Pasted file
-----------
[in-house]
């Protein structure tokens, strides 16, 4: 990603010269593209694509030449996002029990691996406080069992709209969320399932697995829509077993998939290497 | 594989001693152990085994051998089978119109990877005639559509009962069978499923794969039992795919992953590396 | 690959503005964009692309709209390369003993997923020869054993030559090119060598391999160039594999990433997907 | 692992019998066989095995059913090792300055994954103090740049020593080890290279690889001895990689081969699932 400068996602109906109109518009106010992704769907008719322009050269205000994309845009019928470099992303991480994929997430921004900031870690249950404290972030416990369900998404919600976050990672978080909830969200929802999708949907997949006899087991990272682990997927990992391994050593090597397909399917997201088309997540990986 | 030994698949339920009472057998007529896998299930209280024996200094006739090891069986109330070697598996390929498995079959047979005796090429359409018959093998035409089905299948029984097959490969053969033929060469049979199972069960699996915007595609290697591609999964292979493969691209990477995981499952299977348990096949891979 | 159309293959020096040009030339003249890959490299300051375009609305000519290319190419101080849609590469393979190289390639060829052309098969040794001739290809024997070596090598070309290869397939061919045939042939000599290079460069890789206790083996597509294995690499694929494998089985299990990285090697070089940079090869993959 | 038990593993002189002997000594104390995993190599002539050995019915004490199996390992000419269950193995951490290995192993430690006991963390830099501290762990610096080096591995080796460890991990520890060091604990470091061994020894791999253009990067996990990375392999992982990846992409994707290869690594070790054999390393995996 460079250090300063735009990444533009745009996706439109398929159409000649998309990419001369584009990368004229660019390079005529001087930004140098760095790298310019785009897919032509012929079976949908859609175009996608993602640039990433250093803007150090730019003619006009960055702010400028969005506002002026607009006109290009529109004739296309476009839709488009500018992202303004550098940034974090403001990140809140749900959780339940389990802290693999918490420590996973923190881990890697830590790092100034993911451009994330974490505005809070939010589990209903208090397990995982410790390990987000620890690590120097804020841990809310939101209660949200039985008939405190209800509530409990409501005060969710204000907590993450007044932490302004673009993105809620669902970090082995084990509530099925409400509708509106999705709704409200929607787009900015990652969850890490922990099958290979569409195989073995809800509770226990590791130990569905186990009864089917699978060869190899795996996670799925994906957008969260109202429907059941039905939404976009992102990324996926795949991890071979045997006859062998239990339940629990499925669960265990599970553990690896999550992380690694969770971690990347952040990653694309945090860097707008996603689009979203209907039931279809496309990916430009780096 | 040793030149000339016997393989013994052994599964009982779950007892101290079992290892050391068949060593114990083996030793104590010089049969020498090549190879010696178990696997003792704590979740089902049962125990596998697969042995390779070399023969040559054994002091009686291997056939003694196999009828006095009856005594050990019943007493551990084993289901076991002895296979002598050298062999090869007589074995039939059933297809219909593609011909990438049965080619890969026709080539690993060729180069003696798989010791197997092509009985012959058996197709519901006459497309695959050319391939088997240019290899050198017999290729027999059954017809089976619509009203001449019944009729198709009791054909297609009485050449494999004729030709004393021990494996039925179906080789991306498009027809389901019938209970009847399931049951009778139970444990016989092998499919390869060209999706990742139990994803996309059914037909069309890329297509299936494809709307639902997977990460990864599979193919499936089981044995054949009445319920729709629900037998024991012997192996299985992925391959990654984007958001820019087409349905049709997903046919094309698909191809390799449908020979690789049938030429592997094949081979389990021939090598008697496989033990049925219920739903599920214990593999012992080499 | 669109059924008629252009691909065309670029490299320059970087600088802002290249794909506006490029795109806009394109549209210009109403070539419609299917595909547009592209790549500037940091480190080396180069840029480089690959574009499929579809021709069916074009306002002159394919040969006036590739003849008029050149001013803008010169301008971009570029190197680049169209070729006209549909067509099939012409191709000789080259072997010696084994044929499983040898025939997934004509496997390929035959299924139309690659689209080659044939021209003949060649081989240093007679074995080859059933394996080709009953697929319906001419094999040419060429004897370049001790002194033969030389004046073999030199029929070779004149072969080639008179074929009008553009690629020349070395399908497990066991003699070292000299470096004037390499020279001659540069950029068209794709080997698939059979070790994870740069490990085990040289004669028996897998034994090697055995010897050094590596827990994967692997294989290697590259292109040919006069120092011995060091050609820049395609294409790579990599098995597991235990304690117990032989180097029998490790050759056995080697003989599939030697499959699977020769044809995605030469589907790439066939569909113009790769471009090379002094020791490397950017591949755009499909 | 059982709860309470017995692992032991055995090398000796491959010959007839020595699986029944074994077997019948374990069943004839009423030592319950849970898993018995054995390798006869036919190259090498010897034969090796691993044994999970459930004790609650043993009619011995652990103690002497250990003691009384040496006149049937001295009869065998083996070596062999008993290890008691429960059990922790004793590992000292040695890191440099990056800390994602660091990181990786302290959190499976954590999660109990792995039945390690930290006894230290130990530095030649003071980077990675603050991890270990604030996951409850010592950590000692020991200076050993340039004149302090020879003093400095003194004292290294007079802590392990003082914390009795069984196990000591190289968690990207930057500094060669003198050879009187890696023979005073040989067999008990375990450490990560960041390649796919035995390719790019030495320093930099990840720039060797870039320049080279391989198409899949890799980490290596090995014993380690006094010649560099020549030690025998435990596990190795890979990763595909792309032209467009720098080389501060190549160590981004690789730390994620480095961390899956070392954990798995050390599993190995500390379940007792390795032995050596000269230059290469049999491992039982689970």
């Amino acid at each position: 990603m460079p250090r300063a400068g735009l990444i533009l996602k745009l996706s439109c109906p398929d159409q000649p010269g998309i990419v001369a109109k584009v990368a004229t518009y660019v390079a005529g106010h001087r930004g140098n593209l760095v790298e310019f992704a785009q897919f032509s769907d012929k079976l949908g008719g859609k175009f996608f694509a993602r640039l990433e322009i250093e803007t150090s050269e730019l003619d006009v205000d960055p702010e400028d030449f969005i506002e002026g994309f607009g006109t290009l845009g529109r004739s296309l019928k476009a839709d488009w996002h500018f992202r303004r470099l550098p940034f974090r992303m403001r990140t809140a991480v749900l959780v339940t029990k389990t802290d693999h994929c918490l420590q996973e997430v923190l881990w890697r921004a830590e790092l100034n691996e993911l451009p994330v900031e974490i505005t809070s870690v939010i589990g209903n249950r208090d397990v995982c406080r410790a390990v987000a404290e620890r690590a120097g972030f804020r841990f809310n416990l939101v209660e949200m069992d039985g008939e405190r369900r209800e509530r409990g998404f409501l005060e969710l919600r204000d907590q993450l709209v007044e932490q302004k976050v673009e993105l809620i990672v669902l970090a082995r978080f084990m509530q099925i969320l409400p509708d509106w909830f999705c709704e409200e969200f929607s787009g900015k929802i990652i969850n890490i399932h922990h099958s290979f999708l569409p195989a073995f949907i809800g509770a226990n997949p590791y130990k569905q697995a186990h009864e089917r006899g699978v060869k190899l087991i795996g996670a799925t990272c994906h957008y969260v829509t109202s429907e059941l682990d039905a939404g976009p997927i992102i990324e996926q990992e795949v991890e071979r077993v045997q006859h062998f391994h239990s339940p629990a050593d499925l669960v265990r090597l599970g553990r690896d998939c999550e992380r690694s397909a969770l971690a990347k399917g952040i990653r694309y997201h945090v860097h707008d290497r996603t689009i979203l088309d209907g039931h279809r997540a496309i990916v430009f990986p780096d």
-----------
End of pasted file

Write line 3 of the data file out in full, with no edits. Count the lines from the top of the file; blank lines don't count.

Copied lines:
């Amino acid at each position: 990603m460079p250090r300063a400068g735009l990444i533009l996602k745009l996706s439109c109906p398929d159409q000649p010269g998309i990419v001369a109109k584009v990368a004229t518009y660019v390079a005529g106010h001087r930004g140098n593209l760095v790298e310019f992704a785009q897919f032509s769907d012929k079976l949908g008719g859609k175009f996608f694509a993602r640039l990433e322009i250093e803007t150090s050269e730019l003619d006009v205000d960055p702010e400028d030449f969005i506002e002026g994309f607009g006109t290009l845009g529109r004739s296309l019928k476009a839709d488009w996002h500018f992202r303004r470099l550098p940034f974090r992303m403001r990140t809140a991480v749900l959780v339940t029990k389990t802290d693999h994929c918490l420590q996973e997430v923190l881990w890697r921004a830590e790092l100034n691996e993911l451009p994330v900031e974490i505005t809070s870690v939010i589990g209903n249950r208090d397990v995982c406080r410790a390990v987000a404290e620890r690590a120097g972030f804020r841990f809310n416990l939101v209660e949200m069992d039985g008939e405190r369900r209800e509530r409990g998404f409501l005060e969710l919600r204000d907590q993450l709209v007044e932490q302004k976050v673009e993105l809620i990672v669902l970090a082995r978080f084990m509530q099925i969320l409400p509708d509106w909830f999705c709704e409200e969200f929607s787009g900015k929802i990652i969850n890490i399932h922990h099958s290979f999708l569409p195989a073995f949907i809800g509770a226990n997949p590791y130990k569905q697995a186990h009864e089917r006899g699978v060869k190899l087991i795996g996670a799925t990272c994906h957008y969260v829509t109202s429907e059941l682990d039905a939404g976009p997927i992102i990324e996926q990992e795949v991890e071979r077993v045997q006859h062998f391994h239990s339940p629990a050593d499925l669960v265990r090597l599970g553990r690896d998939c999550e992380r690694s397909a969770l971690a990347k399917g952040i990653r694309y997201h945090v860097h707008d290497r996603t689009i979203l088309d209907g039931h279809r997540a496309i990916v430009f990986p780096d």